Here is a clip from his most recent post:
I expected to hate the book, given how radical Bolz-Weber is, and I expected her to be liberal Protestantism’s flavor-of-the-month. That’s not what I found when I actually engaged with the book. Even though I will never agree with Bolz-Weber on some fundamental Christian dogmas and doctrines, I admire her heart, her voice, and her ragged humanity. From what I can tell, some on the Christian left were startled that a conservative Christian found anything nice to say about one of them, and some on the Christian right are appalled that I found anything nice to say about a pastor who upends so many orthodoxies (many of which I myself uphold).
I was thinking this afternoon about what it was, precisely, that makes me like Bolz-Weber in spite of the fact that we are on opposite sides of some important controversies. I think it comes down to this: she’s a radical. She seems to know, as so many ideological Christians on both the progressive and conservative side do not, that Christianity is not educated academics and/or the comfortable middle class at prayer. It is — it has to be — something far more challenging, and, yes, radical. Peter Kreeft spoke to this point about politics in a 1996 First Things essay in which he, a traditionalist, discovered he had more in common with a socialist friend than either of them had in common with their lunch partners who were a conventional liberal and a conventional conservative. It emerged in a discussion about architecture and aesthetics. (see here ; see here for three recent posts he has done on her)
In the post on Bolz-Weber before this one, Dreher had talked about her friendship with Chris Rosebrough, the confessional Lutheran apologist who does the daily show Fighting for the Faith. On Issues ETC Rosebrough recently talked about how he got to know Nadia (she talks about him in her new book Pastrix), past experiences they had in common, and her theology, which he did a critique of.
The other day, I came across a podcast from the PBS program On Being where she was being interviewed (I listened to the extended version). Here is her take on the atonement:
(around 38:30) To me, the greatest revelation of who God was was actually at the cross… because to me that’s not God’s little boy, like God is some sort of divine child abuser sending his own son, and, “he only had one…” … you know, like come on, give me a break… “God’s little boy…and he only had one….” As this sort of divine child abuser. As this cigar-chomping loan shark demanding his pound of flesh. You know, he’s sending his little boy… what hogwash, right? That actually is God on the cross. That’s God saying “I would rather die than be in the sin accounting business you’ve put me in.” (applause) From the cross… there is all this stuff about the final judgment. You know what the final judgment is to me? Its God dying on the cross and saying “Forgive them they know not what they are doing”. That’s an eternally valid statement to me. That is God’s judgment upon us. And so, to me, if God could bear that kind of suffering and only respond in forgiveness and love, that’s the God who is present in a devastating hurricane… in that room with an abused child. So to me God has come into the world and is bearing that, not causing it (pause and applause).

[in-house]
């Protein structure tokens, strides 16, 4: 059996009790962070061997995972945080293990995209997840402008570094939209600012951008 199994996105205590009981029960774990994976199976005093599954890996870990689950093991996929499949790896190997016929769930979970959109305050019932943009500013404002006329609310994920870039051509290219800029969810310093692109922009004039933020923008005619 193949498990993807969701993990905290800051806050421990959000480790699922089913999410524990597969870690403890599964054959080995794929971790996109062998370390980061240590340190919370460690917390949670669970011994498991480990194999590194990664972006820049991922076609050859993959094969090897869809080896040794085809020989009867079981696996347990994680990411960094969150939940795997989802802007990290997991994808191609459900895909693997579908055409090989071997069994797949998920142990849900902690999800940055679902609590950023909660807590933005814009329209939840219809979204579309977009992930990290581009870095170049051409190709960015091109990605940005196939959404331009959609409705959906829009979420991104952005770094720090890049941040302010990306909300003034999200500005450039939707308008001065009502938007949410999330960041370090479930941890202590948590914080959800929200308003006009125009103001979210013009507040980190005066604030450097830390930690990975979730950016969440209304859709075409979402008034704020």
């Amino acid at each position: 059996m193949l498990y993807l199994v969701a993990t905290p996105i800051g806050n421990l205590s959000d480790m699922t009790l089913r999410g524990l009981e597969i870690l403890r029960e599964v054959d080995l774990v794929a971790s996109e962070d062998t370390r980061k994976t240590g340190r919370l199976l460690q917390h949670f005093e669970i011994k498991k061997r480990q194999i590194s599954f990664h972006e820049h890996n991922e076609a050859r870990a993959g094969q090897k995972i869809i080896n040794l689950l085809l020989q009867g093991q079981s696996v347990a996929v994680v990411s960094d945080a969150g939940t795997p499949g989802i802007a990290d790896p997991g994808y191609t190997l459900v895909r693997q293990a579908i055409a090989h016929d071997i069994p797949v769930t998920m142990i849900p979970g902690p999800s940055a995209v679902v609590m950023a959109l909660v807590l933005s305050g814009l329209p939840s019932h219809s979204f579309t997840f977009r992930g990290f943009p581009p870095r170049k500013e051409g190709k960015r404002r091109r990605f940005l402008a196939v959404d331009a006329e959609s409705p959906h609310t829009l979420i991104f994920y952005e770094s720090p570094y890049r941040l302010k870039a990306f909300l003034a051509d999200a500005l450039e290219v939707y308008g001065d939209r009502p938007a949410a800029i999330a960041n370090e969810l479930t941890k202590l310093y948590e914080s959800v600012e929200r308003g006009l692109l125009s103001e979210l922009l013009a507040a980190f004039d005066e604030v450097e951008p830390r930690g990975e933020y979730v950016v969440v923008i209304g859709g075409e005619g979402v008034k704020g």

I might be wrong, but I don’t think all of that made it into the final interview – I briefly looked at the transcript online and did not find it. As with many things in theology, often the problem with much of what is said is the things that are not said. In this case however, I think we have even bigger problems than that.
But as can be seen from Dreher’s posts – she certainly has a wide appeal even among more conservatively-minded folks. In fact, I wager that many would not even have concerns with what she says about the atonement above. But let us remember, there is a wrath of God.
And I see this issue and the one presented in the picture above as going hand in hand.
Pic credit: Todd Wilken, found at Brothers of John the Steadfast